The Next American Civil War
Now is the winter of our discontent…
The last couple of years have seen major shifts and undercurrents running through the Western body politic. The UK had the Parliamentary Expenses Scandal, which still rears its ugly head from time to time. Greece, Spain, Iceland (and probably quite a few other countries) were badly betrayed by their governments, causing a major financial crisis in the EU. And, in the United States, the Tea Party movement has arisen to challenge the established order.
If you’re looking for a book about the Tea Parties, this isn’t the one for you.
Lee Harris is one of the more interesting conservative writers out there. He has written several interesting and insightful articles on the Tea Party Movement and what it means (on his blog), but this book has a different focus. (I rather expected to focus on the current situation and I was a little disappointed when it didn’t.) Harris looks at the development of Liberalism and Populism throughout history, with a central premise of constant revolts against the elite. The elites are not always the liberal elite that Harris talks about today, but they do always have one thing in common. They think they know what is best for everyone else.
This is a constant theme of the book. Harris believes that the Tea Parties – and events like Scott Brown’s surprising win in Massachusetts – are a reaction to increased dominance by Washington. He does have a very important point. Washington under the last three Presidents has been making greater and greater inroads into American life, although this has peaked during the early years of the Obama presidency. The growing disconnect between Washington and the average American was reflected in Brown’s victory, which may have happened because Brown was simply closer to the average voter than his opponent. He contrasts this with Andrew Jackson’s presidency and claims that Jackson won because he was populist – and his opponent was elitist. This may or may not be true (I am no expert in that period) but it is interesting. He attributes Sarah Palin’s surprising popularity to a similar process.
The core of the populist movement – insofar as such a term can be used – is in its resistance to being told what is best for it by someone else. The ‘elites’ disconnect from society is so great that they will, with the best of intentions, seek to interfere with society. Everything from smoking bans to assisting people to bring up their children serves the purpose of increasing the government’s power and dependence upon the government. It is so disconnected from reality that some of the government’s measures are actively harmful.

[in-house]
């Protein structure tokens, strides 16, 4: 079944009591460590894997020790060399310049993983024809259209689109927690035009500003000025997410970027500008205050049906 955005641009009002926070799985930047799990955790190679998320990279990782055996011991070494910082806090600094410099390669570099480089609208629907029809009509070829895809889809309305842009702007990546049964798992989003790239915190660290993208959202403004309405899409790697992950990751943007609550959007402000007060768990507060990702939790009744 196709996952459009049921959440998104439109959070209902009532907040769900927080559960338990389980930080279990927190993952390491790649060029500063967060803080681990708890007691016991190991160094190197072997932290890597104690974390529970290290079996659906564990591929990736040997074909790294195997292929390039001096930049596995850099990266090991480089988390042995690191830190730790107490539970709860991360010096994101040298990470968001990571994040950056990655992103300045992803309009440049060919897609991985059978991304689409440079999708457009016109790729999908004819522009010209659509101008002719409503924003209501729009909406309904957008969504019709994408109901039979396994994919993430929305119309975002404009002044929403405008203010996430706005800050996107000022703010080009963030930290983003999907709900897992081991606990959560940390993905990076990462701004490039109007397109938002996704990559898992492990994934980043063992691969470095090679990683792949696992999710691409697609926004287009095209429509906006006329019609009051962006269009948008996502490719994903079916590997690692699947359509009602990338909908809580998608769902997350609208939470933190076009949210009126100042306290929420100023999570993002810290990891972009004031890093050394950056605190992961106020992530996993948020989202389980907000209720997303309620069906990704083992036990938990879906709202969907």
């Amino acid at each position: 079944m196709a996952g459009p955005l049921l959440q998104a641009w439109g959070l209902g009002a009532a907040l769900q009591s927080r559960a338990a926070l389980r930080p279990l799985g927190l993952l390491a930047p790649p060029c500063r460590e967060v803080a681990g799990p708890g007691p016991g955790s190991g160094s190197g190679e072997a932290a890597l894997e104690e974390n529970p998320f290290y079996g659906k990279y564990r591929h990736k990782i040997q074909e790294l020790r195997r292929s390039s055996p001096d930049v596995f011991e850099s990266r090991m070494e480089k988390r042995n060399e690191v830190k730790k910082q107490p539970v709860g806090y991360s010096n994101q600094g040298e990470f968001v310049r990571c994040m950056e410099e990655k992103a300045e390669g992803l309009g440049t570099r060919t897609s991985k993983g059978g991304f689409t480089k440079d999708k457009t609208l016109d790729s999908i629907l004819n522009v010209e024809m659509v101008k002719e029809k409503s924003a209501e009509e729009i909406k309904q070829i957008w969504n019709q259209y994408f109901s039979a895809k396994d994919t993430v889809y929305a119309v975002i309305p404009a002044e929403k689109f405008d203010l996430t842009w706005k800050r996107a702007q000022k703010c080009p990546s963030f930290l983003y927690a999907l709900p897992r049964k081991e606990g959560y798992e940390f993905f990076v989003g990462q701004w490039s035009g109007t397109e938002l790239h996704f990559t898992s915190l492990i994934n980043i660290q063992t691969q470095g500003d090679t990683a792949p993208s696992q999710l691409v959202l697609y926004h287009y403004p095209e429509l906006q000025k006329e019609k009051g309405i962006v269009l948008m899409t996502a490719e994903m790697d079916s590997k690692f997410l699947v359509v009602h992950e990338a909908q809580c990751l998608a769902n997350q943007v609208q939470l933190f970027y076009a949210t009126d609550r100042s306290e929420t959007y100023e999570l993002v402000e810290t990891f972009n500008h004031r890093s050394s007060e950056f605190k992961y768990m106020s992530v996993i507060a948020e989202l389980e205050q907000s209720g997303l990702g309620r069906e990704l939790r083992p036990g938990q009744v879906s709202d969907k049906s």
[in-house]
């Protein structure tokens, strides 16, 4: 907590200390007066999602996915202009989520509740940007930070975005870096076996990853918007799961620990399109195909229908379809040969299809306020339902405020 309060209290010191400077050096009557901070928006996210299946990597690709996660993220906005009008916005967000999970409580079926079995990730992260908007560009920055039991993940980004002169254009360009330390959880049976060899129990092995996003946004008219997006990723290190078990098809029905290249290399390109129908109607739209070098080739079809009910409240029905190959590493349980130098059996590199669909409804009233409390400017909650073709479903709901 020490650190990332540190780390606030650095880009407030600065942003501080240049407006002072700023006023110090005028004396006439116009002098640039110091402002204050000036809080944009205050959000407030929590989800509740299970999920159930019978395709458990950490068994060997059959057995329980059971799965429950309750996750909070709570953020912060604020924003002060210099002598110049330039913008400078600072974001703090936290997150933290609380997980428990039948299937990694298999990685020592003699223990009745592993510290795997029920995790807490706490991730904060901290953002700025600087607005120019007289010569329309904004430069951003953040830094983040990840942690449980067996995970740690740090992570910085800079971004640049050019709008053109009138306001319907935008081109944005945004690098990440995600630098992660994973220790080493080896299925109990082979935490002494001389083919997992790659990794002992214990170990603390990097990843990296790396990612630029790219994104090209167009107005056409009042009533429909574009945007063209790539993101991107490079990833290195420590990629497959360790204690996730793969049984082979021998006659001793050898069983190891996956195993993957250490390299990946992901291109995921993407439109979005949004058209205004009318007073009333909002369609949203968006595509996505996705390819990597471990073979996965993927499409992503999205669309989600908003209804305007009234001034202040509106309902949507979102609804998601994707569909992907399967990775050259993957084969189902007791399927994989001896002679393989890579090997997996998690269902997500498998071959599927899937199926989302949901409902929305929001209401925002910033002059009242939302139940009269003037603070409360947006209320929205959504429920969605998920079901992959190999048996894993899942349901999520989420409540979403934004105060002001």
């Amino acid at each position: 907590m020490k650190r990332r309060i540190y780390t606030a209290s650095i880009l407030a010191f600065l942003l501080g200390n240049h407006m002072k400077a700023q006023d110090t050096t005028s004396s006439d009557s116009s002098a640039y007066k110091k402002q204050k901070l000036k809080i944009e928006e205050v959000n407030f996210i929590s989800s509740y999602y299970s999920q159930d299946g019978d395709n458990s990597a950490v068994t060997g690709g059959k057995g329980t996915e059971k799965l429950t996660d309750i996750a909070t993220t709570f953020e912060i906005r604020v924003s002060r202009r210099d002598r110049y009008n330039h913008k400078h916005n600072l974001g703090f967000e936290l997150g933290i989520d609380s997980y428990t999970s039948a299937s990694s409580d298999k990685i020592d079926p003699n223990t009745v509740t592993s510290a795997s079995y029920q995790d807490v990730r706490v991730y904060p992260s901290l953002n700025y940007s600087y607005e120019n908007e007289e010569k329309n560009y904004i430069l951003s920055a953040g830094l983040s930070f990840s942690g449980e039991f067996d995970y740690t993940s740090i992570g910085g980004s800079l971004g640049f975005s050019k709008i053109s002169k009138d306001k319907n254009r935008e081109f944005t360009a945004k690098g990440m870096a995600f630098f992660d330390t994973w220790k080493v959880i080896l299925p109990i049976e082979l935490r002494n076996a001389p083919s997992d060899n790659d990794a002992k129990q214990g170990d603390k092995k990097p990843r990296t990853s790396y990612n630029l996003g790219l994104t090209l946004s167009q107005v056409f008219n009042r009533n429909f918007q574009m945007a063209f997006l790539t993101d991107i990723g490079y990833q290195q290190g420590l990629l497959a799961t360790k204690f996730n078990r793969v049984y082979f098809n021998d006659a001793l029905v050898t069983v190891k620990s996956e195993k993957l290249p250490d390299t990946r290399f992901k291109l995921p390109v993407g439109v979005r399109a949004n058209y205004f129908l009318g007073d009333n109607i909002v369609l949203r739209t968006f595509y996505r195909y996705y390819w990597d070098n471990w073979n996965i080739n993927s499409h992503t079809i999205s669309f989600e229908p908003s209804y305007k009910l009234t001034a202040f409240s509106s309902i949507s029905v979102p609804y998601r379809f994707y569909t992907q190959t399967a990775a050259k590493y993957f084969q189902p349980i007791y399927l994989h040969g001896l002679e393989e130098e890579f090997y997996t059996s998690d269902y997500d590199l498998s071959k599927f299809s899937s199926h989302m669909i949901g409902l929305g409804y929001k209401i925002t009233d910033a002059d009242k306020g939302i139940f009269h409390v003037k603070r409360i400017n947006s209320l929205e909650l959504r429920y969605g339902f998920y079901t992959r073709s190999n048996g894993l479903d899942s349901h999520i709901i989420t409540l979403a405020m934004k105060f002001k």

This is contributing to the steady erosion of trust and faith in the country. The existence of death panels as part of UHC was always a myth, Harris says, but it demonstrated the real problem – the fear that one day decisions would be made, not by the people, but for the people. The government would have power without accountability. And power without accountability breeds arrogance. This is no idle fear. Human history shows that if the lower classes had waited for their superiors to grant them liberty, they would still be waiting today. Once power is assembled, it is not easy to dispel.
In general terms, a Natural Libertarian wants to be left alone and reacts harshly against any attempt to curb his freedom, for whatever reason.
The book does have its problems. The elites’ do try to push forward social reform through legislation, something I find just as despicable as Lee Harris. Yet…social conservatives often do the same thing. Part of the problem is that extremists on both sides have difficulty seeing what is really important and what isn’t worth scrabbling over. The whole concept of gay marriage is essentially unimportant. It doesn’t harm society if two gay men want to call themselves husband and husband, yet social conservatives howl at the very thought of accepting gay marriage. Homosexuals in the boy scouts or the priesthood aren’t a major problem; paedophiles in either are a menace to society. Social conservatives are horrified at the concept of teenage pregnancies, yet many of them object to teaching kids about contraception or dispelling the sheer mass of nonsense surrounding sex. Government by elite is no less irritating – or harmful – if it is done by Left or Right.
One problem that is worth noting is that humans do not live alone. We are social creatures and we operate within a teeming mass of other humans. This requires us to adhere to at least some rules. A Libertarian must accept that while he has rights, he also has to admit that others have the same rights, at least until they start to infringe upon him. (In other words, my right to swing my fist ends at your nose.) Libertarian beliefs cannot lead, logically, to bans on homosexuality. Even if the Libertarian in question is repelled by the very notion of homosexuality, what right does he have to deprive someone else of his right to have homosexual sex? If we are to have rights, we must admit that others have rights and we must be very careful to specify just when those rights end and when they can be lawfully deprived of those rights. At base, we must respect individual rights and not seek to deprive individuals of those rights for the sake of the group.
In conclusion, this is an interesting and often thought-provoking read, but it is not the book I wanted to read.